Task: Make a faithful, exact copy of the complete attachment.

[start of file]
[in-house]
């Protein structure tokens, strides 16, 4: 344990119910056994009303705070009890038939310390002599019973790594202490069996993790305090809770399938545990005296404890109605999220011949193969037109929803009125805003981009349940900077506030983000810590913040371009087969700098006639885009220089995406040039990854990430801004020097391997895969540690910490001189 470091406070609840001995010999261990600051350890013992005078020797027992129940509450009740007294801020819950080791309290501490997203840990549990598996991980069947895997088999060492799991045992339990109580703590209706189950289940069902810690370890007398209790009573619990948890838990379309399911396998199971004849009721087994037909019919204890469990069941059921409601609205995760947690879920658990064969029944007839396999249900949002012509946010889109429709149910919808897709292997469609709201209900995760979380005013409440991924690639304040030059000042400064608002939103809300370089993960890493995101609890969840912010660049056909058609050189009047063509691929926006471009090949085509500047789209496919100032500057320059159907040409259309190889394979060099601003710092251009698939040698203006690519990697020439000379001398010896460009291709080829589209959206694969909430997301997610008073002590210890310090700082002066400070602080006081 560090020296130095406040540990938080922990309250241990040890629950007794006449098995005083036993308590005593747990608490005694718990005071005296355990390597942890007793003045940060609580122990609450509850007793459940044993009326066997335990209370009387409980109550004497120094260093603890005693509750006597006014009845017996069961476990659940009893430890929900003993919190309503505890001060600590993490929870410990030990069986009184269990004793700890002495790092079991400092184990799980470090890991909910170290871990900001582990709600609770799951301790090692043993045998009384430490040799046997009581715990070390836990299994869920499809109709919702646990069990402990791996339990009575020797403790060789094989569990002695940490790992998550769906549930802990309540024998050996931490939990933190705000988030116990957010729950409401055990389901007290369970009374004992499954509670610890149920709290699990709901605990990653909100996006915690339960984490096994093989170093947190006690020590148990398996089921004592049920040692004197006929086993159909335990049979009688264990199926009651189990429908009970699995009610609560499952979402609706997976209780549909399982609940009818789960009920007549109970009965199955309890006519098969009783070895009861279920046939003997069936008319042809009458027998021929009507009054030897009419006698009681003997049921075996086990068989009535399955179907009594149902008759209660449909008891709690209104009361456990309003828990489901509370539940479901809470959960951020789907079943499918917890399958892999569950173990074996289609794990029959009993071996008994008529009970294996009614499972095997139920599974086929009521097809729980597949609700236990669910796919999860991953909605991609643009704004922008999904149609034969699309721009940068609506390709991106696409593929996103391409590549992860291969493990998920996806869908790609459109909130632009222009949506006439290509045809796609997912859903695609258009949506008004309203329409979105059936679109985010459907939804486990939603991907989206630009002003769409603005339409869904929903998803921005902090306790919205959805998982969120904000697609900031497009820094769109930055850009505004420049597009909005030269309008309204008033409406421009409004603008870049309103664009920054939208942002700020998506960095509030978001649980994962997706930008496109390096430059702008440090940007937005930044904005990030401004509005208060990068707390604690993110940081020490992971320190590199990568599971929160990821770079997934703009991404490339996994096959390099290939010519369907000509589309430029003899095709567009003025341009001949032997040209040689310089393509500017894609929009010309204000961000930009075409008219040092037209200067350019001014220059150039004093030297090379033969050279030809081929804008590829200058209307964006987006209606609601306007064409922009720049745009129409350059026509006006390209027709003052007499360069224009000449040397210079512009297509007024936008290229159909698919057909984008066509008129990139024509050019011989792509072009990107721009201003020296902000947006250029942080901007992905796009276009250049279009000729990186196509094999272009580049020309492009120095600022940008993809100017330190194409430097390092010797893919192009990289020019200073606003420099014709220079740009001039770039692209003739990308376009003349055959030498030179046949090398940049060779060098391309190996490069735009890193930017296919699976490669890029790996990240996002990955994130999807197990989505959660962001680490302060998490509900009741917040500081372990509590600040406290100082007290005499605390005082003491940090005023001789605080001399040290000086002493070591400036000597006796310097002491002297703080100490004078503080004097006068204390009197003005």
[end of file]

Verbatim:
[in-house]
């Protein structure tokens, strides 16, 4: 344990119910056994009303705070009890038939310390002599019973790594202490069996993790305090809770399938545990005296404890109605999220011949193969037109929803009125805003981009349940900077506030983000810590913040371009087969700098006639885009220089995406040039990854990430801004020097391997895969540690910490001189 470091406070609840001995010999261990600051350890013992005078020797027992129940509450009740007294801020819950080791309290501490997203840990549990598996991980069947895997088999060492799991045992339990109580703590209706189950289940069902810690370890007398209790009573619990948890838990379309399911396998199971004849009721087994037909019919204890469990069941059921409601609205995760947690879920658990064969029944007839396999249900949002012509946010889109429709149910919808897709292997469609709201209900995760979380005013409440991924690639304040030059000042400064608002939103809300370089993960890493995101609890969840912010660049056909058609050189009047063509691929926006471009090949085509500047789209496919100032500057320059159907040409259309190889394979060099601003710092251009698939040698203006690519990697020439000379001398010896460009291709080829589209959206694969909430997301997610008073002590210890310090700082002066400070602080006081 560090020296130095406040540990938080922990309250241990040890629950007794006449098995005083036993308590005593747990608490005694718990005071005296355990390597942890007793003045940060609580122990609450509850007793459940044993009326066997335990209370009387409980109550004497120094260093603890005693509750006597006014009845017996069961476990659940009893430890929900003993919190309503505890001060600590993490929870410990030990069986009184269990004793700890002495790092079991400092184990799980470090890991909910170290871990900001582990709600609770799951301790090692043993045998009384430490040799046997009581715990070390836990299994869920499809109709919702646990069990402990791996339990009575020797403790060789094989569990002695940490790992998550769906549930802990309540024998050996931490939990933190705000988030116990957010729950409401055990389901007290369970009374004992499954509670610890149920709290699990709901605990990653909100996006915690339960984490096994093989170093947190006690020590148990398996089921004592049920040692004197006929086993159909335990049979009688264990199926009651189990429908009970699995009610609560499952979402609706997976209780549909399982609940009818789960009920007549109970009965199955309890006519098969009783070895009861279920046939003997069936008319042809009458027998021929009507009054030897009419006698009681003997049921075996086990068989009535399955179907009594149902008759209660449909008891709690209104009361456990309003828990489901509370539940479901809470959960951020789907079943499918917890399958892999569950173990074996289609794990029959009993071996008994008529009970294996009614499972095997139920599974086929009521097809729980597949609700236990669910796919999860991953909605991609643009704004922008999904149609034969699309721009940068609506390709991106696409593929996103391409590549992860291969493990998920996806869908790609459109909130632009222009949506006439290509045809796609997912859903695609258009949506008004309203329409979105059936679109985010459907939804486990939603991907989206630009002003769409603005339409869904929903998803921005902090306790919205959805998982969120904000697609900031497009820094769109930055850009505004420049597009909005030269309008309204008033409406421009409004603008870049309103664009920054939208942002700020998506960095509030978001649980994962997706930008496109390096430059702008440090940007937005930044904005990030401004509005208060990068707390604690993110940081020490992971320190590199990568599971929160990821770079997934703009991404490339996994096959390099290939010519369907000509589309430029003899095709567009003025341009001949032997040209040689310089393509500017894609929009010309204000961000930009075409008219040092037209200067350019001014220059150039004093030297090379033969050279030809081929804008590829200058209307964006987006209606609601306007064409922009720049745009129409350059026509006006390209027709003052007499360069224009000449040397210079512009297509007024936008290229159909698919057909984008066509008129990139024509050019011989792509072009990107721009201003020296902000947006250029942080901007992905796009276009250049279009000729990186196509094999272009580049020309492009120095600022940008993809100017330190194409430097390092010797893919192009990289020019200073606003420099014709220079740009001039770039692209003739990308376009003349055959030498030179046949090398940049060779060098391309190996490069735009890193930017296919699976490669890029790996990240996002990955994130999807197990989505959660962001680490302060998490509900009741917040500081372990509590600040406290100082007290005499605390005082003491940090005023001789605080001399040290000086002493070591400036000597006796310097002491002297703080100490004078503080004097006068204390009197003005």